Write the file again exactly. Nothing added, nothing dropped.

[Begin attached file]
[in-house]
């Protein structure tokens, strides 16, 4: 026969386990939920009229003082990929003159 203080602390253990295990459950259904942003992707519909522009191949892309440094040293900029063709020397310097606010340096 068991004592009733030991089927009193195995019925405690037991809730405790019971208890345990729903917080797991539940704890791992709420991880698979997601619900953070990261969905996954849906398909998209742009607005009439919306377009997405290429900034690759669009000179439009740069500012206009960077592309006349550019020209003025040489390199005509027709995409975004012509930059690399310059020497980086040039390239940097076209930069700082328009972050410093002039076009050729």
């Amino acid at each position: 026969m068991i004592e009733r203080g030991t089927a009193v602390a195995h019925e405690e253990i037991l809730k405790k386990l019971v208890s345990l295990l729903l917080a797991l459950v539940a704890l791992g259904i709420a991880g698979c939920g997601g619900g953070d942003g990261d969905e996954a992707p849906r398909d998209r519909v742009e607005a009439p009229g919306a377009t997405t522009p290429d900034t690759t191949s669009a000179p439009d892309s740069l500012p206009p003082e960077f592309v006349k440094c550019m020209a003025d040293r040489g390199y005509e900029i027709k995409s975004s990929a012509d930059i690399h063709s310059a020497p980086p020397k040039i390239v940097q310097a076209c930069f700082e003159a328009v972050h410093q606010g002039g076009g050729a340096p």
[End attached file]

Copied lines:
[in-house]
């Protein structure tokens, strides 16, 4: 026969386990939920009229003082990929003159 203080602390253990295990459950259904942003992707519909522009191949892309440094040293900029063709020397310097606010340096 068991004592009733030991089927009193195995019925405690037991809730405790019971208890345990729903917080797991539940704890791992709420991880698979997601619900953070990261969905996954849906398909998209742009607005009439919306377009997405290429900034690759669009000179439009740069500012206009960077592309006349550019020209003025040489390199005509027709995409975004012509930059690399310059020497980086040039390239940097076209930069700082328009972050410093002039076009050729």
């Amino acid at each position: 026969m068991i004592e009733r203080g030991t089927a009193v602390a195995h019925e405690e253990i037991l809730k405790k386990l019971v208890s345990l295990l729903l917080a797991l459950v539940a704890l791992g259904i709420a991880g698979c939920g997601g619900g953070d942003g990261d969905e996954a992707p849906r398909d998209r519909v742009e607005a009439p009229g919306a377009t997405t522009p290429d900034t690759t191949s669009a000179p439009d892309s740069l500012p206009p003082e960077f592309v006349k440094c550019m020209a003025d040293r040489g390199y005509e900029i027709k995409s975004s990929a012509d930059i690399h063709s310059a020497p980086p020397k040039i390239v940097q310097a076209c930069f700082e003159a328009v972050h410093q606010g002039g076009g050729a340096p």